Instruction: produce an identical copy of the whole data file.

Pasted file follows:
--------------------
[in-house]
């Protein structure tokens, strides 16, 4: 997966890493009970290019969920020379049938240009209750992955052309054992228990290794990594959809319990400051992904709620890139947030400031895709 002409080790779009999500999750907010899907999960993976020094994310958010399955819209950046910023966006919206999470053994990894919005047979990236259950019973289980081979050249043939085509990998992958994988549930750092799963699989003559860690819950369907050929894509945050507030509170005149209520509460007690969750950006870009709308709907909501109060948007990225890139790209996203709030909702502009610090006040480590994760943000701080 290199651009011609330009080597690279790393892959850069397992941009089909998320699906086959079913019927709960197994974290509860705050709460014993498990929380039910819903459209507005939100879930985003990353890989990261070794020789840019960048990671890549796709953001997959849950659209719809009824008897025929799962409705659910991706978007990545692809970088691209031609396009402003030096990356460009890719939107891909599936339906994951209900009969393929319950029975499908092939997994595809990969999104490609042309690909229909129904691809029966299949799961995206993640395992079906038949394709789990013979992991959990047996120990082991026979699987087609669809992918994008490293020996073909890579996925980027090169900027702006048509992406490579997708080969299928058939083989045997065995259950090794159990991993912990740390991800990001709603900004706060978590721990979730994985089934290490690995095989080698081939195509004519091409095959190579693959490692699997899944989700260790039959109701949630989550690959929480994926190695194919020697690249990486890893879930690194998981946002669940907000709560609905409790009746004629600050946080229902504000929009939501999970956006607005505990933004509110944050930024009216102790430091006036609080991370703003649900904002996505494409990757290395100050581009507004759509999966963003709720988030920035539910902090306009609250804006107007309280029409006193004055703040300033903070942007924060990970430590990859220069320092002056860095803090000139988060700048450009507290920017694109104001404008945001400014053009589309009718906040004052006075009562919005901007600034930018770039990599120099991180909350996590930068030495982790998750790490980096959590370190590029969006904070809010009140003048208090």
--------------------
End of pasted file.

[in-house]
């Protein structure tokens, strides 16, 4: 997966890493009970290019969920020379049938240009209750992955052309054992228990290794990594959809319990400051992904709620890139947030400031895709 002409080790779009999500999750907010899907999960993976020094994310958010399955819209950046910023966006919206999470053994990894919005047979990236259950019973289980081979050249043939085509990998992958994988549930750092799963699989003559860690819950369907050929894509945050507030509170005149209520509460007690969750950006870009709308709907909501109060948007990225890139790209996203709030909702502009610090006040480590994760943000701080 290199651009011609330009080597690279790393892959850069397992941009089909998320699906086959079913019927709960197994974290509860705050709460014993498990929380039910819903459209507005939100879930985003990353890989990261070794020789840019960048990671890549796709953001997959849950659209719809009824008897025929799962409705659910991706978007990545692809970088691209031609396009402003030096990356460009890719939107891909599936339906994951209900009969393929319950029975499908092939997994595809990969999104490609042309690909229909129904691809029966299949799961995206993640395992079906038949394709789990013979992991959990047996120990082991026979699987087609669809992918994008490293020996073909890579996925980027090169900027702006048509992406490579997708080969299928058939083989045997065995259950090794159990991993912990740390991800990001709603900004706060978590721990979730994985089934290490690995095989080698081939195509004519091409095959190579693959490692699997899944989700260790039959109701949630989550690959929480994926190695194919020697690249990486890893879930690194998981946002669940907000709560609905409790009746004629600050946080229902504000929009939501999970956006607005505990933004509110944050930024009216102790430091006036609080991370703003649900904002996505494409990757290395100050581009507004759509999966963003709720988030920035539910902090306009609250804006107007309280029409006193004055703040300033903070942007924060990970430590990859220069320092002056860095803090000139988060700048450009507290920017694109104001404008945001400014053009589309009718906040004052006075009562919005901007600034930018770039990599120099991180909350996590930068030495982790998750790490980096959590370190590029969006904070809010009140003048208090």